What people are saying - Write a review
We haven't found any reviews in the usual places.
Other editions - View all
action actor admirable appeared beauty become better called character circumstances comedy comic common criticism delight effect English equal Examiner excellence expression eyes face feeling force genius give given grace Hamlet hand head heart human humour idea imagination instance interest John Kean Kean's Kemble kind Lady laugh less lively look manager manner matter means mind Miss moral nature never night object Opera original Othello passage passion perfect performance perhaps person piece play pleasure poet present produced reason refinement Richard scene seems seen sense sentiment situation song speak spirit stage story style success supposed Theatre thing thought tone tragedy truth turn voice whole wife wish writer young
Page 182 - O, here Will I set up my everlasting rest And shake the yoke of inauspicious stars From this world-wearied flesh.
Page 179 - I have liv'd long enough : my way of life Is fallen into the sear, the yellow leaf : And that which should accompany old age, As honour, love, obedience, troops of friends, I must not look to have ; but, in their stead, Curses not loud, but deep, mouth-honour, breath, Which the poor heart would fain deny, and dare not.
Page 47 - Why so pale and wan, fond lover? Prithee, why so pale? Will, when looking well can't move her, Looking ill prevail? Prithee, why so pale?
Page 390 - Methinks I should know you and know this man; yet I am doubtful: for I am mainly ignorant what place this is, and all the skill I have remembers not these garments; nor I know not where I did lodge last night.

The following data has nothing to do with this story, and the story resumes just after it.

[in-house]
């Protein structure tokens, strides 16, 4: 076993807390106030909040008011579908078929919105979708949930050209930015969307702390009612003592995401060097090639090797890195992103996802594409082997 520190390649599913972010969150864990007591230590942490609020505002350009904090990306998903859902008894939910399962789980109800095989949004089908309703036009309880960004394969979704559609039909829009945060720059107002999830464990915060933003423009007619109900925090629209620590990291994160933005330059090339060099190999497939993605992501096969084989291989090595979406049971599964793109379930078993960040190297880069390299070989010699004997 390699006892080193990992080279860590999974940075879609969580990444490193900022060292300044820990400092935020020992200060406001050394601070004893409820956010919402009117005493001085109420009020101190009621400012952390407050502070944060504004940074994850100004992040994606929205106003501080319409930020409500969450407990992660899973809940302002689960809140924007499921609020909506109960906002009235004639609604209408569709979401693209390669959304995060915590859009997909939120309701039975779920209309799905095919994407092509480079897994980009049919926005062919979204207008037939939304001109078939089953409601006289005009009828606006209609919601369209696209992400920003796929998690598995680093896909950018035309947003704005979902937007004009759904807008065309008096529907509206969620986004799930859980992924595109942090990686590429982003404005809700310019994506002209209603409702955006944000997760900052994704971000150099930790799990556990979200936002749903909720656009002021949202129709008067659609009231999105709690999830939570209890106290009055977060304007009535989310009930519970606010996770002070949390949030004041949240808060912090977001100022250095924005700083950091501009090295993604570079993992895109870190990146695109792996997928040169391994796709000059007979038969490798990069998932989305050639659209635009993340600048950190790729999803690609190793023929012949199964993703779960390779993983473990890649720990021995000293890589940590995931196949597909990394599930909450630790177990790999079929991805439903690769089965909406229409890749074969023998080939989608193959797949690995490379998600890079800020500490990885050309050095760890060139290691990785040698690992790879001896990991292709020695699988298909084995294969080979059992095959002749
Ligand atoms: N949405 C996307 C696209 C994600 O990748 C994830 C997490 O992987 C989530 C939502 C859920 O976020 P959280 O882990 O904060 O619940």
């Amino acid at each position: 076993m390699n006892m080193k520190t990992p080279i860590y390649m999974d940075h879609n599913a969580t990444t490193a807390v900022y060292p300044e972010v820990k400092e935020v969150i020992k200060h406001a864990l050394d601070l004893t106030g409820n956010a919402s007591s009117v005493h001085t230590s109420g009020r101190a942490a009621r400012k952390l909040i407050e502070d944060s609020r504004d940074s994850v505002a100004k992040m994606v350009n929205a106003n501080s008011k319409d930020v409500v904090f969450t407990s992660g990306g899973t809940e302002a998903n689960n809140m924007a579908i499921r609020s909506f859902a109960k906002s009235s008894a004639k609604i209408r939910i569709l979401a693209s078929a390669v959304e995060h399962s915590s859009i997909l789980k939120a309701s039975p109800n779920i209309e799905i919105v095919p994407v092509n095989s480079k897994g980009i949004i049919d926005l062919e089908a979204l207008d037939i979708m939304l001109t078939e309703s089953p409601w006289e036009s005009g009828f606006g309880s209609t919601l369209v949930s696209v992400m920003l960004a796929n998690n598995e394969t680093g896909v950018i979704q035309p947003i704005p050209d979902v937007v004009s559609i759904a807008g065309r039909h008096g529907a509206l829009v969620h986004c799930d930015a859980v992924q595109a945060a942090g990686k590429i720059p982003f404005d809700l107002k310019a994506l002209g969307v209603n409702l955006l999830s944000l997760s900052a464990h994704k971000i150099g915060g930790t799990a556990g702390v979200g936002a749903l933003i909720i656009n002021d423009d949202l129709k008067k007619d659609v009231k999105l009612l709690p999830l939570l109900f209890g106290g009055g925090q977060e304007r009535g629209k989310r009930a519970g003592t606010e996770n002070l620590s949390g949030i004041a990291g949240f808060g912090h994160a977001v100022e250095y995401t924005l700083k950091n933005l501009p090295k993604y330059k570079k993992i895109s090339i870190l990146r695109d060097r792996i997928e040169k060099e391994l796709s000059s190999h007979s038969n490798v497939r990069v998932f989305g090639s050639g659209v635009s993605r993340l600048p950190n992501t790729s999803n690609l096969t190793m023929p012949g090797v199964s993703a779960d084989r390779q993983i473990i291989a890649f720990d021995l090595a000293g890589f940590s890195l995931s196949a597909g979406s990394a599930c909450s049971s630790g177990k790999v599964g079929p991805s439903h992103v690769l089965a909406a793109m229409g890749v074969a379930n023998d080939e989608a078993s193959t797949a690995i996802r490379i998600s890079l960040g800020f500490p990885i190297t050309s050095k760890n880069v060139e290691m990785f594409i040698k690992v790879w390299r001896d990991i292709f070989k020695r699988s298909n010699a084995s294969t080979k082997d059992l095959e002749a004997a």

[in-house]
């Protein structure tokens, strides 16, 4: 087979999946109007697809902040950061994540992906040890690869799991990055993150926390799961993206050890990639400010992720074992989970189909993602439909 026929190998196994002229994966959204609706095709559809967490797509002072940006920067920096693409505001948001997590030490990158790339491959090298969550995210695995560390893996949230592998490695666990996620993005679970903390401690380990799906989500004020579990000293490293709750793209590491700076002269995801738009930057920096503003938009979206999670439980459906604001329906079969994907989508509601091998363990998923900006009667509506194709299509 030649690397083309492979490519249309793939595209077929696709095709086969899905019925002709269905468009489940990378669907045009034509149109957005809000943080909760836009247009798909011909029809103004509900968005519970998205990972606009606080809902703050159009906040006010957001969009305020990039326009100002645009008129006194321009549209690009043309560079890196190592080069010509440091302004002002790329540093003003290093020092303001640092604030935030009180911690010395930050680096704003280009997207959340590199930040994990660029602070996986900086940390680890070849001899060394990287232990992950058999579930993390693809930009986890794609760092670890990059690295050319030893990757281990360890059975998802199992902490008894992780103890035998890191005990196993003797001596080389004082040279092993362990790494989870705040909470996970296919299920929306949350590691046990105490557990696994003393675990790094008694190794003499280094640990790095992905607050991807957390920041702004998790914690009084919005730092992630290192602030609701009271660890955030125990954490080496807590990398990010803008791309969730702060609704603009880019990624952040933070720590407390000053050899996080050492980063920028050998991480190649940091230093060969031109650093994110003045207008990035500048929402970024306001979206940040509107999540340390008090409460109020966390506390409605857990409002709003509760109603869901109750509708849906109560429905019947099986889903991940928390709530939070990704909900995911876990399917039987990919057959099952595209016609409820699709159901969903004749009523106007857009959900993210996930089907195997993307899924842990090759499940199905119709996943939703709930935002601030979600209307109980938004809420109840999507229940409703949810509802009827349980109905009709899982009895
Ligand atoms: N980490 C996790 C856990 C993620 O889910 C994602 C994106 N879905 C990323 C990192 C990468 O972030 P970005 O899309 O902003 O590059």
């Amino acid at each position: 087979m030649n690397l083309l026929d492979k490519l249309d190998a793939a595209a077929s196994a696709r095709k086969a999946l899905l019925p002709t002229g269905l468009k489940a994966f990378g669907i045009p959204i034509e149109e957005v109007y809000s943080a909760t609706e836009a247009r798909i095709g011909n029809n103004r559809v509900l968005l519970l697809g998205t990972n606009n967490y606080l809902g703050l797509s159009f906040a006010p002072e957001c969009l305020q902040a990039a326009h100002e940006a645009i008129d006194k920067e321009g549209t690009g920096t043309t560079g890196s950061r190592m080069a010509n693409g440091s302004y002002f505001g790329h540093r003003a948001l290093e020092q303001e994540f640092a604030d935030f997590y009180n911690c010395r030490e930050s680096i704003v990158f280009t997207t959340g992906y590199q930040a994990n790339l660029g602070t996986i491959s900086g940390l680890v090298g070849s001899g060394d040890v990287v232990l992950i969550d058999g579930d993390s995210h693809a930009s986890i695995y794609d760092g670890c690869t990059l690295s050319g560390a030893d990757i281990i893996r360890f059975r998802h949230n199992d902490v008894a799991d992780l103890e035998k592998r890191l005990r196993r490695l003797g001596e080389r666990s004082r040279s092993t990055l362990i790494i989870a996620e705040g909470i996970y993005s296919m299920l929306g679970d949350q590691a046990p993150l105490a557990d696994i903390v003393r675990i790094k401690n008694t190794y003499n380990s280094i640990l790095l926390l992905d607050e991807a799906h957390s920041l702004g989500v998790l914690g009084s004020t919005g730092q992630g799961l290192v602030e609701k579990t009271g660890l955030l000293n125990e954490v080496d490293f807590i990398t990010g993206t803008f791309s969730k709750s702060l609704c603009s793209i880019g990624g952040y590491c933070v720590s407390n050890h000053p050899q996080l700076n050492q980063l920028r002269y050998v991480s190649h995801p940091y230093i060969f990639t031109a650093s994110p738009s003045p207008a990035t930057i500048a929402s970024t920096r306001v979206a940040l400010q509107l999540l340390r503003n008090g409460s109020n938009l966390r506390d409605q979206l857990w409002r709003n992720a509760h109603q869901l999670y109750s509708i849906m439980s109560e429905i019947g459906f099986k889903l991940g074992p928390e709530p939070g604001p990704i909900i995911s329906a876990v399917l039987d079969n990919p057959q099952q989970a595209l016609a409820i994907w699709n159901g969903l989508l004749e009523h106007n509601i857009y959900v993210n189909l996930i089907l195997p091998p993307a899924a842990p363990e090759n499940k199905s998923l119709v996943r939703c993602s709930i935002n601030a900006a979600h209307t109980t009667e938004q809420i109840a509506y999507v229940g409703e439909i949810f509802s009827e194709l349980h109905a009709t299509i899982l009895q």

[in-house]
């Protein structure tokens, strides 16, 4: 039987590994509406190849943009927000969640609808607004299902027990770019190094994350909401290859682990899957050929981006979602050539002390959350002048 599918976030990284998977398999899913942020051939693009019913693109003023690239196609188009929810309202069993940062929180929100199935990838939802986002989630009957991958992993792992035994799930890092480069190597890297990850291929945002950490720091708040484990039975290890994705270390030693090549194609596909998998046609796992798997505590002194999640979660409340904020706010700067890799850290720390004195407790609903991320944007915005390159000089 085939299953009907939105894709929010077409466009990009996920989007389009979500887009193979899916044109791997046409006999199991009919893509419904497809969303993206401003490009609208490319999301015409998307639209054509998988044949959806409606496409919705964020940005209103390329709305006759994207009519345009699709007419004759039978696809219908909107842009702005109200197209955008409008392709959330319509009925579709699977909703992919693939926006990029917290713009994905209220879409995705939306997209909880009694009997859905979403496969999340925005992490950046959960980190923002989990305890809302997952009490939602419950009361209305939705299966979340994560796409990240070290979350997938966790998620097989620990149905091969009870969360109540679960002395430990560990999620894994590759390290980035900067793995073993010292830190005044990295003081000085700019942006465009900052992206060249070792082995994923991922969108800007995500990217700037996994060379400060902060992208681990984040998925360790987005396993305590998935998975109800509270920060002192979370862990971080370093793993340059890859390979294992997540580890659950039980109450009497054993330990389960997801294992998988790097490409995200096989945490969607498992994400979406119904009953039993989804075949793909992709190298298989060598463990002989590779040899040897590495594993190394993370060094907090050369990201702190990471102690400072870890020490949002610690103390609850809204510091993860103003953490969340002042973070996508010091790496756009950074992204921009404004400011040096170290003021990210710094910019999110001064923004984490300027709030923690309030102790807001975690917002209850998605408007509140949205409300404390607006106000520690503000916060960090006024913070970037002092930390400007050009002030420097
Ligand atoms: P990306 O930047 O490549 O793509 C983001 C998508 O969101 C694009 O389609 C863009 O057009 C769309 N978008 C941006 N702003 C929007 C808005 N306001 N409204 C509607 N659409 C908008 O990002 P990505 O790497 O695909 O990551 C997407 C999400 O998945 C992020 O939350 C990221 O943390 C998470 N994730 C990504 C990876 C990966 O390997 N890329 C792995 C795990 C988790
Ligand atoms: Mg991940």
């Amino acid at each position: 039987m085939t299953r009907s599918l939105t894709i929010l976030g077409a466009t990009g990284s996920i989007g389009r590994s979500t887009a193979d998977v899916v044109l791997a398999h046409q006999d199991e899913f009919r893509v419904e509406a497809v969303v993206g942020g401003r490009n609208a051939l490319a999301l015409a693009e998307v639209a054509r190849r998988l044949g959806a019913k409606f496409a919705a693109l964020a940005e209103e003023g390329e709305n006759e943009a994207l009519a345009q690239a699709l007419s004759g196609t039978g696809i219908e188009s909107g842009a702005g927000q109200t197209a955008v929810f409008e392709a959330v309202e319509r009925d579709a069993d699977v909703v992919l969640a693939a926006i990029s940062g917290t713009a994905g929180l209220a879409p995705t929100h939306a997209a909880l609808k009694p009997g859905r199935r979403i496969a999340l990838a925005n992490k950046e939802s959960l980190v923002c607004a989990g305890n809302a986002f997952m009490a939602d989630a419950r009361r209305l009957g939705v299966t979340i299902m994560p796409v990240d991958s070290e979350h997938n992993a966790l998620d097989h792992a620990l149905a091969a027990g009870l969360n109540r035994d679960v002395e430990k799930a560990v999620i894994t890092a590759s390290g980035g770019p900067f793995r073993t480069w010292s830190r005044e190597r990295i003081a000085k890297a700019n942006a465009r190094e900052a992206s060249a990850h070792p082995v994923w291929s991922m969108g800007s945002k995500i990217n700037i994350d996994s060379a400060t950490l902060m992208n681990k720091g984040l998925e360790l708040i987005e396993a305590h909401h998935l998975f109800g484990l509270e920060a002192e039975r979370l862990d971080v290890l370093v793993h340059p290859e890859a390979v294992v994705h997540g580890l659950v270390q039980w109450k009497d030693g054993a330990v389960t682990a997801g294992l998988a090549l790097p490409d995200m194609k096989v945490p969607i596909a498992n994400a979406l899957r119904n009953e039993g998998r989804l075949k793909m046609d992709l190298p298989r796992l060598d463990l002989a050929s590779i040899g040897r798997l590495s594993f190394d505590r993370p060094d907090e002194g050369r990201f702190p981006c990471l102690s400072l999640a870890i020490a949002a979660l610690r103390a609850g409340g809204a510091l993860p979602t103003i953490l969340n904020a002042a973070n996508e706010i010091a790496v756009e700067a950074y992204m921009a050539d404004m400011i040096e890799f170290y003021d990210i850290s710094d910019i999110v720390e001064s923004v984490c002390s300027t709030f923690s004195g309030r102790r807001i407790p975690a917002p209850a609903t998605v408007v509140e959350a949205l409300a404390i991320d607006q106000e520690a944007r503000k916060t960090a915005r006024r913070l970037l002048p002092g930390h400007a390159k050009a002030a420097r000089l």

Page 48 - Her lips were red; and one was thin Compared to that was next her chin, Some bee had stung it newly: But, Dick, her eyes so guard her face, I durst no more upon them gaze Than on the sun in July.
Page 389 - Tom? whom the foul fiend hath led through fire and through flame, through ford and whirlpool, o'er bog and quagmire; that hath laid knives under his pillow, and halters in his pew...
Page 411 - Man, proud man, Drest in a little brief authority, Plays such fantastic tricks before high Heaven As make the angels weep.
Page 240 - All school-days' friendship, childhood innocence ? We, Hermia, like two artificial gods, Have with our needles created both one flower, Both on one sampler, sitting on one cushion, Both warbling of one song, both in one key ; As if our hands, our sides...
Page 388 - No, you unnatural hags, I will have such revenges on you both, That all the world shall — I will do such things — What they are yet I know not ; but they shall be The terrors of the earth.